Ghost Town Adventures: Part One

metal detecting

Old Foundation

My family, with my brother and his family, recently started scouting out the locations of a few Ghost Towns less than a few hour’s drive from our homes. These are interesting places to Metal Detect and we plan on sharing our adventures exploring these areas throughout the next year. We’ll share what we learn, offer tips, and hope to encourage you to explore places near you. It is always a fun time to go on a hunt.

One of the first things to do when Metal Detecting is to decide on a place to do so (and always get permission). We had located some old maps, and historical accounts of the once major Lumber and Ice Industry which thrived in the late 1800’s and early 1900’s in our area. Once the forests were depleted of their wood, and Ice for Ice Boxes no longer needed, the towns were left abandoned. Only ruins and foundations, if that, can be seen today.

My brother was familiar with the area on the maps. He had hiked and fished the streams nearby and knew of the railroad beds being marked. It was decided then; they were ideal spots to begin our Ghost Town Adventures.

Because the weather has been mild (hardly any snow), and yet flourishing thickets and brushes have gone to the wayside for the season, it is a great time to get out and locate where the houses, school, church, railroad station, store, hotel, boarding houses, and businesses once stood exactly. Sure we have a map, but finding these on spot, and determining the best route into them (some are quite the hike to get to) is better done now rather than doing it in the summer when all things are lush and overgrown.

metal detecting

Washed out!

The one route we were first going to take proved unnavigable (for what we came prepared with). We were going to walk the one old railroad bed out to the one town, but when we got there we noticed a section of it going across the stream had been washed out. With frozen temperatures, swift and deep waters, and children with us, we changed our plans and decided to walk down a different railway. It actually offered a more direct path.

This was our first time to the area, and we will be going back. We located a few foundations and got a feel for the place, but only detected a bit on this outing.

And if you think fishing only awards the finding of ‘boots’, think again. Metal Detecting does too! Within an area of more recent activity, the rivets of the boot set off our detector. It was considered our fun find of the day, because after we checked to make sure it was empty, we laughed at the find. We weren’t expecting to find a boot.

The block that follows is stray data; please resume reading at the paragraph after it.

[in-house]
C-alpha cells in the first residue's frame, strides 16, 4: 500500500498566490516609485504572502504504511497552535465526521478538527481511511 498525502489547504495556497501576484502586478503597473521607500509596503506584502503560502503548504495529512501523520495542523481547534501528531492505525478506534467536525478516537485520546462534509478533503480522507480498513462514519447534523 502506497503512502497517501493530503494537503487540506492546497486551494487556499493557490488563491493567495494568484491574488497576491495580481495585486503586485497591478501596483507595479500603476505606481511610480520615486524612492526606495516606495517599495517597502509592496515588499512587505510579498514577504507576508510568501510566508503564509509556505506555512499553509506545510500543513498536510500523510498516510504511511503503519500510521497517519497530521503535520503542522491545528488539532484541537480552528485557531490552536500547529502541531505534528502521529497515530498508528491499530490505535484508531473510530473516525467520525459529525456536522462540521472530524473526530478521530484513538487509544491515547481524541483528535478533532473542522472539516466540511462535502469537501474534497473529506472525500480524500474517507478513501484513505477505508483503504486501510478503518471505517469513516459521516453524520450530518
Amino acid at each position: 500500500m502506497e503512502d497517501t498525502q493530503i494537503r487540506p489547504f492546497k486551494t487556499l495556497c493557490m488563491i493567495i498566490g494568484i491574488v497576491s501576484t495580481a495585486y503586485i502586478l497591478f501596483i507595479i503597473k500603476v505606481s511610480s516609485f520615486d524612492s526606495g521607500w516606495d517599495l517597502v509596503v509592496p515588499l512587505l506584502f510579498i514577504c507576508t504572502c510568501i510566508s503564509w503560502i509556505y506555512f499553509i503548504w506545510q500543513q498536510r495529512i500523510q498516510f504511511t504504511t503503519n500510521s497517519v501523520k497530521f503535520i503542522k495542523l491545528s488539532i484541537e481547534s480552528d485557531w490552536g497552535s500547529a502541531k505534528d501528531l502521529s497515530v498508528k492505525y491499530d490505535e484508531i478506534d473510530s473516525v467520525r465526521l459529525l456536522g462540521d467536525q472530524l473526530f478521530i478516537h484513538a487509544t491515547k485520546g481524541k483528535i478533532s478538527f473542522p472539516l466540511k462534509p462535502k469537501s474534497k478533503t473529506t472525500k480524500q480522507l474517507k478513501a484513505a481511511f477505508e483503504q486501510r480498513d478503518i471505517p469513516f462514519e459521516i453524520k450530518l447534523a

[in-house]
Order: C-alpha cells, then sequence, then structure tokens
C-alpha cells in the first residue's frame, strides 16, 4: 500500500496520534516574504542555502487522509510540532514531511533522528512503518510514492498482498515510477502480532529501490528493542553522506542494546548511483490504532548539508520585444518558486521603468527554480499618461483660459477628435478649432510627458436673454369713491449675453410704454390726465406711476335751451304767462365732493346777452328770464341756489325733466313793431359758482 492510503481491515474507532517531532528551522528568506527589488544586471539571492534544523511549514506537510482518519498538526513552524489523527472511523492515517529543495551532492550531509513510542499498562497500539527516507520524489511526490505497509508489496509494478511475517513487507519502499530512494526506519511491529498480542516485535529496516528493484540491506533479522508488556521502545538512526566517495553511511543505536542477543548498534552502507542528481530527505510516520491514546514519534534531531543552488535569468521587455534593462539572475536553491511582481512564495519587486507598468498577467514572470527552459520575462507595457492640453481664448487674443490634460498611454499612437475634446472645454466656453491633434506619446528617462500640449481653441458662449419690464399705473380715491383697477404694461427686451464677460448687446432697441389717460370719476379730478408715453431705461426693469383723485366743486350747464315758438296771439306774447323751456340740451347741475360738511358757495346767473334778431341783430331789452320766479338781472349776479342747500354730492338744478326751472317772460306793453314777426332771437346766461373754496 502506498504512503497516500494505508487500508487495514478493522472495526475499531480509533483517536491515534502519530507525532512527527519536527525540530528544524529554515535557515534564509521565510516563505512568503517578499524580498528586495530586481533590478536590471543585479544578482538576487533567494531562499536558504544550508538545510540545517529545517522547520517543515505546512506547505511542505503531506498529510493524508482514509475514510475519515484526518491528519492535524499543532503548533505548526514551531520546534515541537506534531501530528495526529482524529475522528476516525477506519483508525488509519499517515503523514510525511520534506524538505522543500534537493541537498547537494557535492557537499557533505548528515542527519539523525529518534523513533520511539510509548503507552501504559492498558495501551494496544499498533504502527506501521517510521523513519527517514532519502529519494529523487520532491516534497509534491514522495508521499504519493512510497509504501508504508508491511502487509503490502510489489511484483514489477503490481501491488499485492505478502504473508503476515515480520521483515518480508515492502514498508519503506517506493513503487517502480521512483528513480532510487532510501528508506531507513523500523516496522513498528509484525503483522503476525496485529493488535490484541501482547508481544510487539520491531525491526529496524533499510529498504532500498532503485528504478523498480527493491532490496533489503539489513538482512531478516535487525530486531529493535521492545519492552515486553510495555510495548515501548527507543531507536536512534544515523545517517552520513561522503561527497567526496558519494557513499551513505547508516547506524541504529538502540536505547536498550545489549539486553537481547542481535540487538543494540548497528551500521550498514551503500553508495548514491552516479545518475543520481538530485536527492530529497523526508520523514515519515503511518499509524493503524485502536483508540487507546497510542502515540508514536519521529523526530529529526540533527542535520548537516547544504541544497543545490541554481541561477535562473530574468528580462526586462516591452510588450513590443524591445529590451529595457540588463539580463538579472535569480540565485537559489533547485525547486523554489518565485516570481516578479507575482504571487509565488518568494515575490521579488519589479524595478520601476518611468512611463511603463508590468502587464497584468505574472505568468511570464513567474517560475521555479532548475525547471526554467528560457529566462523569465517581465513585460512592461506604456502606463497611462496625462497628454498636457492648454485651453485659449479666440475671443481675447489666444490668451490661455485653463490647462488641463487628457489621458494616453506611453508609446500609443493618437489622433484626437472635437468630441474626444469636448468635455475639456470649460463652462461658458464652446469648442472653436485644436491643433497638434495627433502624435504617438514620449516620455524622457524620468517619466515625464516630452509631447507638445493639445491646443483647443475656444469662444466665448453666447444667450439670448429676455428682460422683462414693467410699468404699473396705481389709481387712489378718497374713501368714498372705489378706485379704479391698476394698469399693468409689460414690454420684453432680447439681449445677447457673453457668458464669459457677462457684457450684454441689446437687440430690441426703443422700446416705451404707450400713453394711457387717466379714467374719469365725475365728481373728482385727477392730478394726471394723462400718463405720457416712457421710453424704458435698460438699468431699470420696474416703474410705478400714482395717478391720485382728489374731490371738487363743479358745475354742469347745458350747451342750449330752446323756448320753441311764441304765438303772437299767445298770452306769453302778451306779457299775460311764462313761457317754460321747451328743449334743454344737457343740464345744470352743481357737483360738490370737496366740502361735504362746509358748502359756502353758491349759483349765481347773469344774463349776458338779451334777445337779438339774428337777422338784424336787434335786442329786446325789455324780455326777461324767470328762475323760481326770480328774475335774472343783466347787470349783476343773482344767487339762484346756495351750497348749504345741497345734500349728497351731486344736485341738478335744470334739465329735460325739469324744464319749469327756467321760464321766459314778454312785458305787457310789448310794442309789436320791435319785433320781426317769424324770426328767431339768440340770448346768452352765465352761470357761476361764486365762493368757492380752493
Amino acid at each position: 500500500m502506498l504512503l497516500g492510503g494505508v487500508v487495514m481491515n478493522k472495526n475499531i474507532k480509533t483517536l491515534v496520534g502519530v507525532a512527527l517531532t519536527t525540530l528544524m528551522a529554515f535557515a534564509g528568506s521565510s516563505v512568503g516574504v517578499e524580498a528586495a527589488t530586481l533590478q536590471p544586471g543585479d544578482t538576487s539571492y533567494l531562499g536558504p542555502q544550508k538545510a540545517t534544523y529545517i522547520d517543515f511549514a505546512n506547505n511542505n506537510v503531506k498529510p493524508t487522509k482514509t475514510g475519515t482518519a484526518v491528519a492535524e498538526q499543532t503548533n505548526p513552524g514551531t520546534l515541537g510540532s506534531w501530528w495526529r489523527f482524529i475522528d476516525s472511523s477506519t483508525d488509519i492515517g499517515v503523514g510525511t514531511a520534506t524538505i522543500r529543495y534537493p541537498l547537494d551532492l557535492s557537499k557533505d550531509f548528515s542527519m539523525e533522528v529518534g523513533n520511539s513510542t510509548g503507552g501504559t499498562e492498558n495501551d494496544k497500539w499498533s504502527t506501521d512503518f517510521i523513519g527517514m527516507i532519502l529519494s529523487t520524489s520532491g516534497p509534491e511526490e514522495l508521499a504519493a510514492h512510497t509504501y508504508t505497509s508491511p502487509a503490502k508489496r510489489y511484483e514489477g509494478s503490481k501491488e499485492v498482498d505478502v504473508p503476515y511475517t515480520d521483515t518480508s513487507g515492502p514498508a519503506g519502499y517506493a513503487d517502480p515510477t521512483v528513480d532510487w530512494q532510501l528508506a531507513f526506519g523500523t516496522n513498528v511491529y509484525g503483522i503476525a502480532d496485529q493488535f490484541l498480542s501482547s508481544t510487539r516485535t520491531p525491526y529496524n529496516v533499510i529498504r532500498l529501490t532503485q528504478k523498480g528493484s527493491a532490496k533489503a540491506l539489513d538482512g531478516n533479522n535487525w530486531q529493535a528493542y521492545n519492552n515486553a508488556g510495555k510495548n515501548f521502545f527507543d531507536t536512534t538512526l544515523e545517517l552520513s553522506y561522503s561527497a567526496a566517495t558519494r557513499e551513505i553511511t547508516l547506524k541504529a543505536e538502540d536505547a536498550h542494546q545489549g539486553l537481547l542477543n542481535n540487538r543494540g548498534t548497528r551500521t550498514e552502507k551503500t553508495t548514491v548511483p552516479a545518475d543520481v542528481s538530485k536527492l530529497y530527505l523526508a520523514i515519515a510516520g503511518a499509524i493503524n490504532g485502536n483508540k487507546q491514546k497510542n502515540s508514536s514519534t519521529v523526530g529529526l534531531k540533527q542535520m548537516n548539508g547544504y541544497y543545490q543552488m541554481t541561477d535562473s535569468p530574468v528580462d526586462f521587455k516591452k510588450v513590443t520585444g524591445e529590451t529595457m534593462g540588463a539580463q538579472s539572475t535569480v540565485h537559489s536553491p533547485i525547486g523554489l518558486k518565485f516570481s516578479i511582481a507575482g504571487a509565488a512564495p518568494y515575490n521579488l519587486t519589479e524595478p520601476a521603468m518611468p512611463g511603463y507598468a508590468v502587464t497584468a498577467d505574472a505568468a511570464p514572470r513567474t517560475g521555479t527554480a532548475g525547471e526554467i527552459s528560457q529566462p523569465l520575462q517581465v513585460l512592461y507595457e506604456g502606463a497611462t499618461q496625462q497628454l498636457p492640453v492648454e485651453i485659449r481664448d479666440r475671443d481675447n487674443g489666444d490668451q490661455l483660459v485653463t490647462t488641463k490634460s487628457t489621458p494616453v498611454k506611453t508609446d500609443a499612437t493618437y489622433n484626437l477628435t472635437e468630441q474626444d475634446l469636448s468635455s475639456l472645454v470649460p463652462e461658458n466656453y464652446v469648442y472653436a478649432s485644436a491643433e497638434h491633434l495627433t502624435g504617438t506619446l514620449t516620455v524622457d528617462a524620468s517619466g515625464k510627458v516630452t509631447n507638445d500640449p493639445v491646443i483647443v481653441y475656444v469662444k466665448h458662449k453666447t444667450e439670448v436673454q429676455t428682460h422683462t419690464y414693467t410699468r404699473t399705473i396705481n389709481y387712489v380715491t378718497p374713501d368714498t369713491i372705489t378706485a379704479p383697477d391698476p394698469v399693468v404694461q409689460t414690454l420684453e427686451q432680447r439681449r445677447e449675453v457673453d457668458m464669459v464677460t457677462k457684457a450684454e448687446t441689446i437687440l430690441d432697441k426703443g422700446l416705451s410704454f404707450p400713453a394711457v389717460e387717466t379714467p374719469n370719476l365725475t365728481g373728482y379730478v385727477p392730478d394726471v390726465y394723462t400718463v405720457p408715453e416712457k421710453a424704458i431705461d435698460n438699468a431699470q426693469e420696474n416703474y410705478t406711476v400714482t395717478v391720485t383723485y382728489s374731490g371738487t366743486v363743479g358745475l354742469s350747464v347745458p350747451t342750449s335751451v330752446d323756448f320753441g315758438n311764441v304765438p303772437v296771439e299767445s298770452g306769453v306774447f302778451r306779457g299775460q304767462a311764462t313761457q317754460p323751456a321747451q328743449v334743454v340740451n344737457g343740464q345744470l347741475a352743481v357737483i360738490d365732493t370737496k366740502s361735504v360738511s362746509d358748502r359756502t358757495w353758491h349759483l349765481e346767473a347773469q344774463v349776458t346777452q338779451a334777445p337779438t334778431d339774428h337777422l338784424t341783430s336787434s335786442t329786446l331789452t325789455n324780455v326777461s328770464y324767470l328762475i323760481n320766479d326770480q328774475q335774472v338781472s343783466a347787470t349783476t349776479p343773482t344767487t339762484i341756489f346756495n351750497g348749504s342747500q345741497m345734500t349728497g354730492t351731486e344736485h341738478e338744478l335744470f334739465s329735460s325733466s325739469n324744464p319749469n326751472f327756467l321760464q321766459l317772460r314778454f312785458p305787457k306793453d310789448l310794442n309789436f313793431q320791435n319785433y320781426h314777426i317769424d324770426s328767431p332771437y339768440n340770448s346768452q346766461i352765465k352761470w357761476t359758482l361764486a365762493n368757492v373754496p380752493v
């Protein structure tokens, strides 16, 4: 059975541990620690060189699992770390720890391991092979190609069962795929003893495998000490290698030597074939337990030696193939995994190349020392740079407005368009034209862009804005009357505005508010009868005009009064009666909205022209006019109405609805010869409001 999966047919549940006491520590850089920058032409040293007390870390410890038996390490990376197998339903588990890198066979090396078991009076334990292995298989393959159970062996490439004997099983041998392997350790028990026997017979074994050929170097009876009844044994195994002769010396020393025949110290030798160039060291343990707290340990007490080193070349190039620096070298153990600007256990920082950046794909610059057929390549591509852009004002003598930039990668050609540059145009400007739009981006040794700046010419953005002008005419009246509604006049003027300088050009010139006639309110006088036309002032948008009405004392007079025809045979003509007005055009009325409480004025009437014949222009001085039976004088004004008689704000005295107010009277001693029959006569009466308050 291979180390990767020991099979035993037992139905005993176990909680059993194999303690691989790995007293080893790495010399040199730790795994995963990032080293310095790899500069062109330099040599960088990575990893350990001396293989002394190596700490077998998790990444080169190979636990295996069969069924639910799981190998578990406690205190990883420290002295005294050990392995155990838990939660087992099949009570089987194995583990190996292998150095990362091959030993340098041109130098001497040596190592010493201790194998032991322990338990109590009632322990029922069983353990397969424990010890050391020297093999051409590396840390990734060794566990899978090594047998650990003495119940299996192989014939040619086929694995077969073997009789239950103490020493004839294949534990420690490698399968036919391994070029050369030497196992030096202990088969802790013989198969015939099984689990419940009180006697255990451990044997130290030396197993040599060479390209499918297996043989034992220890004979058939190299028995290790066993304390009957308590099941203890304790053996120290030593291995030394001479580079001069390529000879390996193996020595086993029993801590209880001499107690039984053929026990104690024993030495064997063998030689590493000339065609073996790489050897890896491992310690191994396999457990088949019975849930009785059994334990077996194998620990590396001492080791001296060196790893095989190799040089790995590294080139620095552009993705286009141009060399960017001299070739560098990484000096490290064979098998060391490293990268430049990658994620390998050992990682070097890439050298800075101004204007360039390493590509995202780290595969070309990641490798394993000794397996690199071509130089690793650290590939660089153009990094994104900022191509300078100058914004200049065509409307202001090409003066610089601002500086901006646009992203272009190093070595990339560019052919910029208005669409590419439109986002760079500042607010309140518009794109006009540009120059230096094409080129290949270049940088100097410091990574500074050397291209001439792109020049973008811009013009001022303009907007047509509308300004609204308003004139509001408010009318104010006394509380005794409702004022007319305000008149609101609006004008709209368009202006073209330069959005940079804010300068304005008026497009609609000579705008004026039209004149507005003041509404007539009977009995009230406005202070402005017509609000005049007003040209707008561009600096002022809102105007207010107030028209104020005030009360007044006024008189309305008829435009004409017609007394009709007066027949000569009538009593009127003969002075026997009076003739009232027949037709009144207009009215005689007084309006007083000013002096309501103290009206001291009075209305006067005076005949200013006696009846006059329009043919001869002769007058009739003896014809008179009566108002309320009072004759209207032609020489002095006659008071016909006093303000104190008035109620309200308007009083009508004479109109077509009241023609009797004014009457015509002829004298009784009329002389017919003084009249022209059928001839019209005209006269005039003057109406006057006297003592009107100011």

ghost town

Find of the day! Just like Fishing 🙂

But that is what is going to be the most fun about this adventure. We have no idea what we are going to find! We have already discovered a lost history and way of life while researching for an area to Metal Detect. I enjoy learning and then actually going out and seeing where that history happened.

It will be exciting to realize anything the once a thriving community has left for us to unearth.

It will be a Ghost Town Adventure and sure to offer fun and surprises!


To be continued……….






Some other photos:

ghost town

Ice Flowers




ghost town

Old Foundation

ghost town

Dry lake bed: was once used for harvesting ice









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5 Responses

  1. Mark J says:

    great adventure and thanks for sharing Jenny.

    The ice harvesting reminded me of my grandfather. His first job in the early 1900’s was delivering ice. He quit on his first day when he found out he had to carry the large blocks of ice up several flights of stairs for delivery.

    • Jenny says:

      I don’t blame him….lol… was a hard cold business…..

      The one book I have on the ice industry shows the men with ice on their faces……but what was interesting, is it mentioned they never lost a man who fell through the ice (only a horse or two)…..but they had a place to take the men and immediately get him taken care of…. and get him back to work….. such different and admirable times….. and men….

  2. astree says:

    Very neat story, Jenny. The sense of adventure while exploring something formerly inhabited by humans, with only traces remaining, can certainly engage the imagination. That’s great, too, getting out into he woods on a cold day, with you and your brothers families. Looking forward to reading more.

    (What type of metal detector are you using?)


  3. George says:

    Jen – is that you in the white coat?

  4. Jenny says:

    @astree- we are looking forward to going back….can’t wait! The detector we took with us this time was a Teknetics…it has a waterproof head and we wanted that for this trip…..

    @George- yes, it is… : )

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